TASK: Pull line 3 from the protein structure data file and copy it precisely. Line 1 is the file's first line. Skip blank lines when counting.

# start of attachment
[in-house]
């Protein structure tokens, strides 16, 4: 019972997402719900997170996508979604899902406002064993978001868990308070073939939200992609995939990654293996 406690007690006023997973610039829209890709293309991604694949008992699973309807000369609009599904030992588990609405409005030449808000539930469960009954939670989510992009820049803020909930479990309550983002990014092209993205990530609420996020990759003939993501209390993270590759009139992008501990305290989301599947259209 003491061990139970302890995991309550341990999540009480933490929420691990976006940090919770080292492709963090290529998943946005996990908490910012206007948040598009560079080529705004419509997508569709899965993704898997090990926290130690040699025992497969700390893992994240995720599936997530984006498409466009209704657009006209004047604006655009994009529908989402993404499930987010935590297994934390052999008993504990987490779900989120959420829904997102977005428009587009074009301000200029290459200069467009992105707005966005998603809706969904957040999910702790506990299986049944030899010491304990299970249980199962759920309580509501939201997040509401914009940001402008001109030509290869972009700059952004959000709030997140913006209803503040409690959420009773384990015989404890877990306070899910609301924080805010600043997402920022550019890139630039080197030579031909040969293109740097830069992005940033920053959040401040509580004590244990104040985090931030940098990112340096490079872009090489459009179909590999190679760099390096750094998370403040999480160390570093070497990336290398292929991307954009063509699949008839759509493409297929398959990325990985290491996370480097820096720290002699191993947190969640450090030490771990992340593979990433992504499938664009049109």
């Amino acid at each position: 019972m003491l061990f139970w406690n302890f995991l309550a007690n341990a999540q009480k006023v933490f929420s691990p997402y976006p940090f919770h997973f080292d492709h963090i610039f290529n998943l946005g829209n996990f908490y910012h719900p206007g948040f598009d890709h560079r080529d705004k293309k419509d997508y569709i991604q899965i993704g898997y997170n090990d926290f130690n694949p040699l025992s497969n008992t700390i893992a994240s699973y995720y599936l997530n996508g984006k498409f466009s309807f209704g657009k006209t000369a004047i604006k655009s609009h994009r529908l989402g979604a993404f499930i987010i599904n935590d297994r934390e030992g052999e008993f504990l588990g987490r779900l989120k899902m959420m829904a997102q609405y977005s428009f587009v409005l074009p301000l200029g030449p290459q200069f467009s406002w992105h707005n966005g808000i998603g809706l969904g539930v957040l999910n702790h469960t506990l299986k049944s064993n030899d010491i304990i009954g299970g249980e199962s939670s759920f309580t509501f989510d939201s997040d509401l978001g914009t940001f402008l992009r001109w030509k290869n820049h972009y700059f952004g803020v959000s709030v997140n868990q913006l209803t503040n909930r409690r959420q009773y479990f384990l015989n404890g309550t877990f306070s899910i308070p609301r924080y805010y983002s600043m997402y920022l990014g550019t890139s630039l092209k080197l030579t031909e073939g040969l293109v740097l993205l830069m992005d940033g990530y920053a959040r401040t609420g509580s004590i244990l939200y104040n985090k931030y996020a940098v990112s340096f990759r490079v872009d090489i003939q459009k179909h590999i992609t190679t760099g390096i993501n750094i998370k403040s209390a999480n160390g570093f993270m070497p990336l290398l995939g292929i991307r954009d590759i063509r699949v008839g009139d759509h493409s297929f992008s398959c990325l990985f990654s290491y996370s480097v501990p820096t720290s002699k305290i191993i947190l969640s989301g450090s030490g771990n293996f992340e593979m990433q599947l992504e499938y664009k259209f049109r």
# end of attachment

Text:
């Amino acid at each position: 019972m003491l061990f139970w406690n302890f995991l309550a007690n341990a999540q009480k006023v933490f929420s691990p997402y976006p940090f919770h997973f080292d492709h963090i610039f290529n998943l946005g829209n996990f908490y910012h719900p206007g948040f598009d890709h560079r080529d705004k293309k419509d997508y569709i991604q899965i993704g898997y997170n090990d926290f130690n694949p040699l025992s497969n008992t700390i893992a994240s699973y995720y599936l997530n996508g984006k498409f466009s309807f209704g657009k006209t000369a004047i604006k655009s609009h994009r529908l989402g979604a993404f499930i987010i599904n935590d297994r934390e030992g052999e008993f504990l588990g987490r779900l989120k899902m959420m829904a997102q609405y977005s428009f587009v409005l074009p301000l200029g030449p290459q200069f467009s406002w992105h707005n966005g808000i998603g809706l969904g539930v957040l999910n702790h469960t506990l299986k049944s064993n030899d010491i304990i009954g299970g249980e199962s939670s759920f309580t509501f989510d939201s997040d509401l978001g914009t940001f402008l992009r001109w030509k290869n820049h972009y700059f952004g803020v959000s709030v997140n868990q913006l209803t503040n909930r409690r959420q009773y479990f384990l015989n404890g309550t877990f306070s899910i308070p609301r924080y805010y983002s600043m997402y920022l990014g550019t890139s630039l092209k080197l030579t031909e073939g040969l293109v740097l993205l830069m992005d940033g990530y920053a959040r401040t609420g509580s004590i244990l939200y104040n985090k931030y996020a940098v990112s340096f990759r490079v872009d090489i003939q459009k179909h590999i992609t190679t760099g390096i993501n750094i998370k403040s209390a999480n160390g570093f993270m070497p990336l290398l995939g292929i991307r954009d590759i063509r699949v008839g009139d759509h493409s297929f992008s398959c990325l990985f990654s290491y996370s480097v501990p820096t720290s002699k305290i191993i947190l969640s989301g450090s030490g771990n293996f992340e593979m990433q599947l992504e499938y664009k259209f049109r």